No items found.
See what else is in
Report an error/closure

One of the best things about being on a peninsula is the diverse range (and high number) of quality beaches: ocean beaches, bay beaches, rocky beaches, sandy beaches, beaches with cliff tops, surf beaches, shallow beaches, tree-lined beaches… You name it, we’ve got it. In fact, we’re so spoilt for choice that sometimes it can be hard to choose where to park your umbrella.

Here’s our round-up of some of our favourite seaside spots on the Ninch. And remember, if it’s blowing a southerly head for Port Phillip Bay; if it’s a northerly wind try the back beaches.

Sorrento Back Beach, Sorrento

If you enjoy plunging into rock pools as well as a little rough and tumble in the waves, look no further than Sorrento’s back beach. At low tide, you’ll find a reasonably sized rock pool to the right of the beach that’s deep enough to jump from the rock that overlooks the pool. This beach is also equipped with Surf Lifesavers and a kiosk over summer (killer python, anyone?). Plus, it’s a 15-minute stroll to Sorrento’s iconic main street, or you can walk from the beach along the cliff tops towards Portsea or Blairgowrie. What more could you want?

📍Ocean Beach Road, Sorrento

Image via @brearlej

McCrae Beach, McCrae

McCrae Beach is beloved for its colourful beach boxes, white sand and relative depth: unlike some of the bay beaches further down the Ninch, you won’t have to walk far into the water to submerge yourself. It’s also conveniently located on Point Nepean Road, so you can roll out of the car and into the sea in a matter of minutes. As an added bonus, skip across the road and enjoy a minimal intervention wine at Banksia Wine Room, or a DIY souvlaki at Alatonero.

📍Point Nepean Road, McCrae

Image via @rosebud_beach_retreat

Gunnamatta Beach, Fingal

Gunnamatta has a reputation as one of the state’s most dangerous beaches, and with good reason. However, it’s also patrolled by Surf Lifesaving over the busy season, meaning you can frolic in the waves or practise your boogie boarding in safety. There’s a delightful constellation of rock pools down the far right end of the beach (Boag’s Rocks) at low tide, which make for fun snorkelling. Located in the little-known town of Fingal, it's a hop, skip and a jump away from the iconic Peninsula Hot Springs and St Andrew's Beach Brewery.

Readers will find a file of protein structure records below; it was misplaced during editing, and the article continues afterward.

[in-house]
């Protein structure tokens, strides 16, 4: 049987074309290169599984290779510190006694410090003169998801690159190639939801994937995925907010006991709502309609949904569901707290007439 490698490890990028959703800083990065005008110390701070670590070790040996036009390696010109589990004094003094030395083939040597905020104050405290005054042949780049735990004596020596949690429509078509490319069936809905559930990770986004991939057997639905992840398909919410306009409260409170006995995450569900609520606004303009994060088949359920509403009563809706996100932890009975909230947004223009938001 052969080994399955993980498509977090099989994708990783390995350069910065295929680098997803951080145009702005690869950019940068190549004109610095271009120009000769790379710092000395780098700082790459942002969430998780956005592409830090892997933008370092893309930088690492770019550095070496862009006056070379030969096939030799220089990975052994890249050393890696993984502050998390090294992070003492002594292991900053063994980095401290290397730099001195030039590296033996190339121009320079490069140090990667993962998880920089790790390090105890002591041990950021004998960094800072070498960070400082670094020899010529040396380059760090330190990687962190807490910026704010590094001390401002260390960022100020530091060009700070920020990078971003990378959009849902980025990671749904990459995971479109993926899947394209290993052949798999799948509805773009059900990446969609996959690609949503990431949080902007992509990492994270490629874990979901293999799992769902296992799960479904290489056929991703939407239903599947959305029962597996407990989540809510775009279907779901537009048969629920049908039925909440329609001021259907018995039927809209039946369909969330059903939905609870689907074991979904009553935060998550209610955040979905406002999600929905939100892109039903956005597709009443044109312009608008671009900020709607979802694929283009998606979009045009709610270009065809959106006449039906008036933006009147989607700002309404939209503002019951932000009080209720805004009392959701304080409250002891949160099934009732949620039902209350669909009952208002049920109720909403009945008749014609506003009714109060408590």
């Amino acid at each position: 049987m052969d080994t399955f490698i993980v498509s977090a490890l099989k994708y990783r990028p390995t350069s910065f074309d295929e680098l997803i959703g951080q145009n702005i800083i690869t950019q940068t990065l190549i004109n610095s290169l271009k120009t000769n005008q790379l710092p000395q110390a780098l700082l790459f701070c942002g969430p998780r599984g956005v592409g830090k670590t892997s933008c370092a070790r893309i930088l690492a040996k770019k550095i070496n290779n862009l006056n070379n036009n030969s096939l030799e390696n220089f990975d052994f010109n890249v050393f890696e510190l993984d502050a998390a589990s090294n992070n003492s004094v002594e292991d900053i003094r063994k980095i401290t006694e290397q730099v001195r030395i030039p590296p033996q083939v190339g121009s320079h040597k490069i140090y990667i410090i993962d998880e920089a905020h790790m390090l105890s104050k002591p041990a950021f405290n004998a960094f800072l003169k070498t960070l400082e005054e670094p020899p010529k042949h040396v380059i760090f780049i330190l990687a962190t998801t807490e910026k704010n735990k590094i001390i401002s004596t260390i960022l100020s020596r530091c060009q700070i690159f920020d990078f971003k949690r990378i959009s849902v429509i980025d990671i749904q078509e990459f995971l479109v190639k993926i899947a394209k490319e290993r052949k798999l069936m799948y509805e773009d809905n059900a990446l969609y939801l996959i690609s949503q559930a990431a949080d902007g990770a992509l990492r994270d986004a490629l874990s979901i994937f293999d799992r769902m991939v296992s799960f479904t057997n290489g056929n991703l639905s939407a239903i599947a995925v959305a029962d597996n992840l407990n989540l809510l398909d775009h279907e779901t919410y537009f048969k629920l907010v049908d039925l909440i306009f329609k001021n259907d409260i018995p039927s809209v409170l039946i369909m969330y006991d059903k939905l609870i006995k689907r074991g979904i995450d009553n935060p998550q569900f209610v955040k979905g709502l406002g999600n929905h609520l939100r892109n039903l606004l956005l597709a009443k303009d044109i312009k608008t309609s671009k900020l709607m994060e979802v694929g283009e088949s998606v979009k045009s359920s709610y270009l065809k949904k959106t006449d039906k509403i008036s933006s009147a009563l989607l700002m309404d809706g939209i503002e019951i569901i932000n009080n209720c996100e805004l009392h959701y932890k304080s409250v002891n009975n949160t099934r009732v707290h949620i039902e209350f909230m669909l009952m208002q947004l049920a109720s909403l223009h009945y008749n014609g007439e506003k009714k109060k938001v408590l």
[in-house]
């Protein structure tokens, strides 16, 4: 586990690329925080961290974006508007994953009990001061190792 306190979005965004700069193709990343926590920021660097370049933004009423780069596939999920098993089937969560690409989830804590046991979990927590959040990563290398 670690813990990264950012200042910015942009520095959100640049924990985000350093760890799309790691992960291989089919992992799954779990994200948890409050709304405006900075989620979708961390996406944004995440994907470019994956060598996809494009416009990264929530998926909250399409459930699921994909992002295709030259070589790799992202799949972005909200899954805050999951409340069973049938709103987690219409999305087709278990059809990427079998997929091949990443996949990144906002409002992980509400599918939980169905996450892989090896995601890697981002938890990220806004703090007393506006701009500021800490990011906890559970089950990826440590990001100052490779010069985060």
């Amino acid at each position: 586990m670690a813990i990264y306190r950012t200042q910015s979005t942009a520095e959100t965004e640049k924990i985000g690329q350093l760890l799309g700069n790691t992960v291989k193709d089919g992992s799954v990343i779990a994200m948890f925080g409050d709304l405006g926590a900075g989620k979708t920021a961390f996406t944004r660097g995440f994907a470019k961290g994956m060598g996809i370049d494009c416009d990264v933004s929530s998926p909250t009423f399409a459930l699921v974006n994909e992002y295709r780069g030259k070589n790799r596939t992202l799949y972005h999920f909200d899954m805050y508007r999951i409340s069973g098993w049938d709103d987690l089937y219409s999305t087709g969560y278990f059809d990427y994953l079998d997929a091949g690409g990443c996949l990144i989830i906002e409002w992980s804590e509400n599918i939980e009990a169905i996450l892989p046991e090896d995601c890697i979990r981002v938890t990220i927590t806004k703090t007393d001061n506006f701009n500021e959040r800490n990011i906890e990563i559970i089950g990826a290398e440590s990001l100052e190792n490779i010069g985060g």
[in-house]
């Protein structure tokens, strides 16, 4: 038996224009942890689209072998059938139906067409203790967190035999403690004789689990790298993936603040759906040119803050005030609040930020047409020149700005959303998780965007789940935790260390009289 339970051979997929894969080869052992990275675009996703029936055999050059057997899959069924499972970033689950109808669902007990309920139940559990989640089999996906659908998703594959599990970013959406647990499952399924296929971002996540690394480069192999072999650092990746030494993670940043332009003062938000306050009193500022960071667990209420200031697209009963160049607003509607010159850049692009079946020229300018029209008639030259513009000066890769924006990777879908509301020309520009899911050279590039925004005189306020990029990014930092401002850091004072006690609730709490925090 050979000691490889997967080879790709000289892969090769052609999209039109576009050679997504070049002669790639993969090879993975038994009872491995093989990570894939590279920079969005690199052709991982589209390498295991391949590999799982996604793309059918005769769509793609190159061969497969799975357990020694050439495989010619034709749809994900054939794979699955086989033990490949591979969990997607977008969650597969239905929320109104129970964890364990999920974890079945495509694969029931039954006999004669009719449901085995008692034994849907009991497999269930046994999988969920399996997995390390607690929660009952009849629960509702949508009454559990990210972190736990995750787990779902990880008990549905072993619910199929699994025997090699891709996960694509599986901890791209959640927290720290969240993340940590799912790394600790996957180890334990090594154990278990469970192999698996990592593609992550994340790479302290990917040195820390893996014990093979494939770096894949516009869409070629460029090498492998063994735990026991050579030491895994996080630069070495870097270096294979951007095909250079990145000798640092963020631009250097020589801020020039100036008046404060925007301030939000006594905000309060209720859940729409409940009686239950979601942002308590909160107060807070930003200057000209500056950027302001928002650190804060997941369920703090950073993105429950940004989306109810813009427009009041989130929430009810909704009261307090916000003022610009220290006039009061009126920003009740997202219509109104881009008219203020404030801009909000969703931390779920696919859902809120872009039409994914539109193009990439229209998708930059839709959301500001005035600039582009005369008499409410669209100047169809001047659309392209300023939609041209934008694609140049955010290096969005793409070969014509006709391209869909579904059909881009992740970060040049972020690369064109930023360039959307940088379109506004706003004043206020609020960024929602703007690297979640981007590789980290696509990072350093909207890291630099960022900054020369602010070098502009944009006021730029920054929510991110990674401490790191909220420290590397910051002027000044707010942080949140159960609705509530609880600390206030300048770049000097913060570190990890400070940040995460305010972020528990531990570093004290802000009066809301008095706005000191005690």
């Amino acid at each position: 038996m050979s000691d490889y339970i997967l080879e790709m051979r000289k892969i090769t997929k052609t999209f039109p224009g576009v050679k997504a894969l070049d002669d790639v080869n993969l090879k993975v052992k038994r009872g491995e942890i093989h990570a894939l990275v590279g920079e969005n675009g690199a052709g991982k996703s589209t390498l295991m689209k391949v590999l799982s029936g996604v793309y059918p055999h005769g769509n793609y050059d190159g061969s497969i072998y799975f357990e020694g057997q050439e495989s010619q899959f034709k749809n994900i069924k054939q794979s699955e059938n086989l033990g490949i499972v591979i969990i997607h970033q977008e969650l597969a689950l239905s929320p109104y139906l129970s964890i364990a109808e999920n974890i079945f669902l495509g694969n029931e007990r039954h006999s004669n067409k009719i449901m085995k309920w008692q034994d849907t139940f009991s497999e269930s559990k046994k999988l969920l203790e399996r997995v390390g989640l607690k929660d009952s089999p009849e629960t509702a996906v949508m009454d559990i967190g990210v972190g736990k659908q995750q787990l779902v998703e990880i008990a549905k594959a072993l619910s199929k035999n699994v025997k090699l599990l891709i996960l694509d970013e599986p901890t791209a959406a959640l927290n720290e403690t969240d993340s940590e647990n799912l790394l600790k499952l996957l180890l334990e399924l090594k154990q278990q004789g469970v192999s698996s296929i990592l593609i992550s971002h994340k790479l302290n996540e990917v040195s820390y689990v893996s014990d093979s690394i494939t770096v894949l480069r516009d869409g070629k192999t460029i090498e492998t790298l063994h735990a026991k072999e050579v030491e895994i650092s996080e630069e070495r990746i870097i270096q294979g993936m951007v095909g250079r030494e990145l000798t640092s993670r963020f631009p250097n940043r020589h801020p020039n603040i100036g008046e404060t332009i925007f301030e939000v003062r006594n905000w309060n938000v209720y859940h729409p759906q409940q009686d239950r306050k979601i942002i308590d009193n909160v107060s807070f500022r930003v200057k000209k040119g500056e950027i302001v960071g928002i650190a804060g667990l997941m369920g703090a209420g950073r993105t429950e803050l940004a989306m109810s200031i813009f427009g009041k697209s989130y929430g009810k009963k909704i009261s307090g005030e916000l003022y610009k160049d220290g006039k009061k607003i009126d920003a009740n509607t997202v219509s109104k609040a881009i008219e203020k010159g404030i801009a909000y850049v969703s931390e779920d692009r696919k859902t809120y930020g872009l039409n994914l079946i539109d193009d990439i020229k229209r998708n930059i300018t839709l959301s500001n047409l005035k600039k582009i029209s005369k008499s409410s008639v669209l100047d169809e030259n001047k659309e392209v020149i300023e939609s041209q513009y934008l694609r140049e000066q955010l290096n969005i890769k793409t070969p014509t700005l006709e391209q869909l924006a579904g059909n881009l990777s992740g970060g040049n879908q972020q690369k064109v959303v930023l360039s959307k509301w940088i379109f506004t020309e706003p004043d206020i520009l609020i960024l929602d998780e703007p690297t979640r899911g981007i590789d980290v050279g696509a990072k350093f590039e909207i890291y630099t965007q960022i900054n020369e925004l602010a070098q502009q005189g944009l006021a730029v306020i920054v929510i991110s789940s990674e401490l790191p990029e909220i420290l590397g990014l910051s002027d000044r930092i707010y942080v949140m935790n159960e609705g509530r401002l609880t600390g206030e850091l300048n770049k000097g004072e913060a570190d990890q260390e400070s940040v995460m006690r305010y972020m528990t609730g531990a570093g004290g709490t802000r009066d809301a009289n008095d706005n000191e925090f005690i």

📍Truemans Road, Fingal

Image via @parksvic

Mothers Beach, Mornington

So-called because of its popularity among families, this bay is shallow and tends to be protected from the elements. Kayaks and stand-up paddleboards can be hired if you’re feeling adventurous. Mothers Beach has the benefit of being situated just beyond the lush, grassy Mornington Park (great for throwing a frisbee around) and Mornington's Main Street, which has all the culinary goodness you might want following a beach sesh (think top-tier burger and pasta joints).

📍Schnapper Point Drive, Mornington

Image via @janinesissonart

Bridgewater Bay, Blairgowrie

Sometimes called ‘St John’s Wood’ after the street it’s on, Bridgewater Bay in Blairgowrie is best known for its impressive jumping rock. This rock, which lauds it over a deep, sparkling pool, is something of a Ninch rite of passage — but at seven metres high, it’s not for the faint-hearted. There are smaller rocks to jump from, and it’s worth going for the pretty rock pool alone. Bear in mind this beach is not patrolled and does not have any amenities.

📍St John's Wood Road, Blairgowrie

Image via @figtree.bythesea

Whitecliffs Foreshore, Rye

Like many of the bay beaches towards the peninsula’s southern end, Rye's Whitecliffs will have you wondering if you’ve been teleported to the turquoise waters of the Mediterranean (just ignore the water temperature). This is a popular camping spot so it can be a little tricky to find parking, but Whitecliffs is a picturesque, shallow beach great for no-fuss splashing about, stand-up paddleboarding and long summer days with a salad roll in-hand.

📍Point Nepean Road, Rye

Image via @lost_with_leesh

Western Park Beach, Somers

Traffic willing, you can land on the sand of Western Park Beach within an hour of departing Melbourne. And, when many of the peninsula’s beaches are awash with summer tourists, the sweet township of Somers tends to stay a little quieter. If seclusion is what you’re after — perhaps with a book in tow — Somers’s Western Park Beach is the one for you. Dropping into The Somers General for brekky/lunch/coffee/weekend dinners/drinks/cute homewares is a must.

📍The Boulevard, Somers

Image via @thesomersgeneral